Considering a electric homebrew w/3,600 watt IR panel - advice needed

Discussion in 'Other Builds' started by dward51, Nov 26, 2011.

  1. dward51

    dward51 Master of the Pit OTBS Member

    Ok, after reading posts for months and wishing I had a larger smoker, and liking the thought of digitally controlled electric heat, it just hit me that I have most of the components sitting in the basement.

    I have the following parts from a screen print dryer rebuild that never came to be:
    • three 3,600 watt Watlow Raymax stainless steel radiant panel heaters (max temp is 2,000 F).
    • Omega "fuzzy logic" auto-tune PID controller with SSR output & J temp probe (I think it's a J probe, but I forget)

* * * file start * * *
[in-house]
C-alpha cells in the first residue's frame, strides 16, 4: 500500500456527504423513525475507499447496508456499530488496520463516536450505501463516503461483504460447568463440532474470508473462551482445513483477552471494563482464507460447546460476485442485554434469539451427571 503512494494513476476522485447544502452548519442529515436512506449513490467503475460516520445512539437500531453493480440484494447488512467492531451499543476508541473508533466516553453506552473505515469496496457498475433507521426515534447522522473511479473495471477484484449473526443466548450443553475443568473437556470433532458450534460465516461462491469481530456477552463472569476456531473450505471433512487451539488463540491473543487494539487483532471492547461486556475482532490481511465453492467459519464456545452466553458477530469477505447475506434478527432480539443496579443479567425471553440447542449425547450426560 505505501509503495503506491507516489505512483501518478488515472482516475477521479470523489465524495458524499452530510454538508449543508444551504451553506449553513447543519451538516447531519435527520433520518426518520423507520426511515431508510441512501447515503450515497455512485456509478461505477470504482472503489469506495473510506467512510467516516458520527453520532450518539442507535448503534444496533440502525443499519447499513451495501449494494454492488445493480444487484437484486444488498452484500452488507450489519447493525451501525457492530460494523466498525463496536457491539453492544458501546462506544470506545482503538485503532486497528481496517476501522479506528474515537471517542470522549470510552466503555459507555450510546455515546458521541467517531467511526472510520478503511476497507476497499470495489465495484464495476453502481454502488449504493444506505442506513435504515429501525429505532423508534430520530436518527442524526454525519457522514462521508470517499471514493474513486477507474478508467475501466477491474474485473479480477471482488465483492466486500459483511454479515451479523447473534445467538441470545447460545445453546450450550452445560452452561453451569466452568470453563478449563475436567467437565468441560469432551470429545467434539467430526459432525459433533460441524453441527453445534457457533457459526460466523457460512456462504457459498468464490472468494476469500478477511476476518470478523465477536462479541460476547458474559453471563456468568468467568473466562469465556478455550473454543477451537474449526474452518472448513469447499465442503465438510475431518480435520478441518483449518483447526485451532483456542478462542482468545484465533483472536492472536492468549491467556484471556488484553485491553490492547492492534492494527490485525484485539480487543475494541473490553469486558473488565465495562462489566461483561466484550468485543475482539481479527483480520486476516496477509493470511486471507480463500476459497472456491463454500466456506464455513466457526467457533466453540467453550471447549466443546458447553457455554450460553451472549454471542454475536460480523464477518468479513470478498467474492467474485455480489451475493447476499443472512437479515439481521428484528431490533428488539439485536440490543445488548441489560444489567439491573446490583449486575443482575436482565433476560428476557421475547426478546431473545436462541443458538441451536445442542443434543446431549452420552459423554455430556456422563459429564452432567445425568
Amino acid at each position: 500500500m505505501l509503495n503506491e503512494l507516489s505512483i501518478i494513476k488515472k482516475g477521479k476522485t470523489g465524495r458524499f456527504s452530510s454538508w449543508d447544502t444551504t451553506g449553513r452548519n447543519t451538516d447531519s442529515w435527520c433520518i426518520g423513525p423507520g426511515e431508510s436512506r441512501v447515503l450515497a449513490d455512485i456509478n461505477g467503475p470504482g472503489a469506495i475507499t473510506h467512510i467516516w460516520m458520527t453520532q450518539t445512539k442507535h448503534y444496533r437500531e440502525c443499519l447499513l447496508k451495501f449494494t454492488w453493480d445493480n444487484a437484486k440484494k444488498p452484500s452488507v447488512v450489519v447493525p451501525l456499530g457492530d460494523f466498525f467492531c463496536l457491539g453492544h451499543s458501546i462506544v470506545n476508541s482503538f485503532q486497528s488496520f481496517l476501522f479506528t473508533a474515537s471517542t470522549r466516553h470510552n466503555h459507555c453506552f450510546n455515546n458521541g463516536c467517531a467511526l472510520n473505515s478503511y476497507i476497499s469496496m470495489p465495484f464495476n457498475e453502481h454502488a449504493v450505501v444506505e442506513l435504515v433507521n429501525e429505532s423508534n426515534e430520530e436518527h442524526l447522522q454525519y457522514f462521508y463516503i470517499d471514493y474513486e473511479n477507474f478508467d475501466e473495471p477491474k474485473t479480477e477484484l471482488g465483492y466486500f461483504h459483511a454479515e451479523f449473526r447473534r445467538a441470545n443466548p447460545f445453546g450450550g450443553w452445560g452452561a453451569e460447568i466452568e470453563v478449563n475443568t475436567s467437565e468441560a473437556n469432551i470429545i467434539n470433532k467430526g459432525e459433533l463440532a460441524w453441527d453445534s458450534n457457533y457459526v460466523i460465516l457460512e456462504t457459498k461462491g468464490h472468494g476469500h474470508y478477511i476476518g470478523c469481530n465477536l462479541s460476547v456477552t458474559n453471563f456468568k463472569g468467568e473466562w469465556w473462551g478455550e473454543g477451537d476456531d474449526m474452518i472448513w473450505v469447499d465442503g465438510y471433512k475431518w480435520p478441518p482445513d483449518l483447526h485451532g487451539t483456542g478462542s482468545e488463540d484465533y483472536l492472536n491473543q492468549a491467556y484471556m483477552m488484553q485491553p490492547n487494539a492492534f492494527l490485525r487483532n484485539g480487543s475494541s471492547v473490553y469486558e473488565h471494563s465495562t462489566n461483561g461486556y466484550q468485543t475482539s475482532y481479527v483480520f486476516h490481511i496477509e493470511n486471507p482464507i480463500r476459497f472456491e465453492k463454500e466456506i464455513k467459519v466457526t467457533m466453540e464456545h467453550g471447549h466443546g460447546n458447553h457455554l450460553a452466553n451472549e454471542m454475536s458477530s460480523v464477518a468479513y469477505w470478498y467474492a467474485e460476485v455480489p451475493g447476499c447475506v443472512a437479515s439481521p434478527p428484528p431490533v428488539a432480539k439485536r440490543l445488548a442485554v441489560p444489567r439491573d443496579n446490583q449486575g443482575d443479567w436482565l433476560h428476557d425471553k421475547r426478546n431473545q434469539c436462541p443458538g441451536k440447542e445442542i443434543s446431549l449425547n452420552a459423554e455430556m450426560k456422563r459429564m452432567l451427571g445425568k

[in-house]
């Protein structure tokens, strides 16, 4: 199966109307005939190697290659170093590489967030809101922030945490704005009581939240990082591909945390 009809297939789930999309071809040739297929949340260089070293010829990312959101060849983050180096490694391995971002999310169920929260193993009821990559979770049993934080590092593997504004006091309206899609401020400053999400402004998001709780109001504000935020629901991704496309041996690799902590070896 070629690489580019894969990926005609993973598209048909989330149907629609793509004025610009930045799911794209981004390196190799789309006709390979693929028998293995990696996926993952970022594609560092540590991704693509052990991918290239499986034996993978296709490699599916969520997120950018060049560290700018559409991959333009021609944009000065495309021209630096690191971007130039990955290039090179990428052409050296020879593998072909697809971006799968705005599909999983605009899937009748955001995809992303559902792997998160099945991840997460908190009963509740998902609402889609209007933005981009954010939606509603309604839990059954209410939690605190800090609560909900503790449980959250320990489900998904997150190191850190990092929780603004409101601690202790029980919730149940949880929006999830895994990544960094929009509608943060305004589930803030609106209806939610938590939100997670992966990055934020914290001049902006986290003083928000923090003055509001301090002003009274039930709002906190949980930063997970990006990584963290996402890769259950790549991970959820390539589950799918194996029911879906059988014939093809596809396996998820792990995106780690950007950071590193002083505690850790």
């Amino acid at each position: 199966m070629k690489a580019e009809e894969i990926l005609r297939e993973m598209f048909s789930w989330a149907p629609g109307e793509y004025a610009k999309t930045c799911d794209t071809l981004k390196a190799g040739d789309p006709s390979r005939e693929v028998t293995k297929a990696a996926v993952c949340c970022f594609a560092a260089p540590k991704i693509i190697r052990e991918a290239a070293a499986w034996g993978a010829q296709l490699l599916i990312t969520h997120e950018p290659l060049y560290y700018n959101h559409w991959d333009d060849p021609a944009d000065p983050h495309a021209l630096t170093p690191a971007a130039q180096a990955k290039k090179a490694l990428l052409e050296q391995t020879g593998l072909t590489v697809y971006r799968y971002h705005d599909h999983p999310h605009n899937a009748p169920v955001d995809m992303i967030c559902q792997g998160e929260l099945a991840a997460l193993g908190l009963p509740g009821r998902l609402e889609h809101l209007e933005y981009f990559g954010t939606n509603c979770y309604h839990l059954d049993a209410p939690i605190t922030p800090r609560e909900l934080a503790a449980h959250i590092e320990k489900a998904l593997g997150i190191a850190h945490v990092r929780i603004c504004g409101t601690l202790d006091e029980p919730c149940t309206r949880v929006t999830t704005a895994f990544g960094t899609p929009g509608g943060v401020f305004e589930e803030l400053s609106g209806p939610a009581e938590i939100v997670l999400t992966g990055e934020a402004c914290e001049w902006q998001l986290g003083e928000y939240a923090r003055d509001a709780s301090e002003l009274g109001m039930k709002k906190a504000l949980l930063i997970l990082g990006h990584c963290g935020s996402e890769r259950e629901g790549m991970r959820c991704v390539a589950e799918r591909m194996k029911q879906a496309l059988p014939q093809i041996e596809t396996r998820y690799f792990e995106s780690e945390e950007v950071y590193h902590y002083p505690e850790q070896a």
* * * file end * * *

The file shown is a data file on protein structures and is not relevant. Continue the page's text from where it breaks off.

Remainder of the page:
• two mercury wetted relay switches, one 60 amp and one 30 amp (both 240v)
    • three high temp squirrel cage air recirculation fans (don't recall the CFM from memory)
    • 10ga and 6ga high temp nickel clad multi-strand wiring
    These are the flat panel type IR units and I'm thinking as long as they are covered and shielded from drippings they would work. We used to run them at 340* to cure plastisol inks on tee-shirts all day long (it's parts for a 10' tunnel dryer with forced air recirculation for those familiar with the industry, assembled dryer pulled 55amps @ 240v when running full blast and put out 10,800 watts IR heat).  I also have the Watlow analog dial controller and the DC gear reduction motor and DC controller for the belt feed (saving the DC drive setup for a possible future rotisserie smoker build).

    Smoke source would be a smoke generator or AMNPS.  Cabinet is still under consideration, but I may have an inside track on some surplus heavy gauge aluminum traffic light control boxes that are big enough and at a decent price.

    Has anyone used IR panels like this as the heat source for a electric smoker or have I totally lost my mind?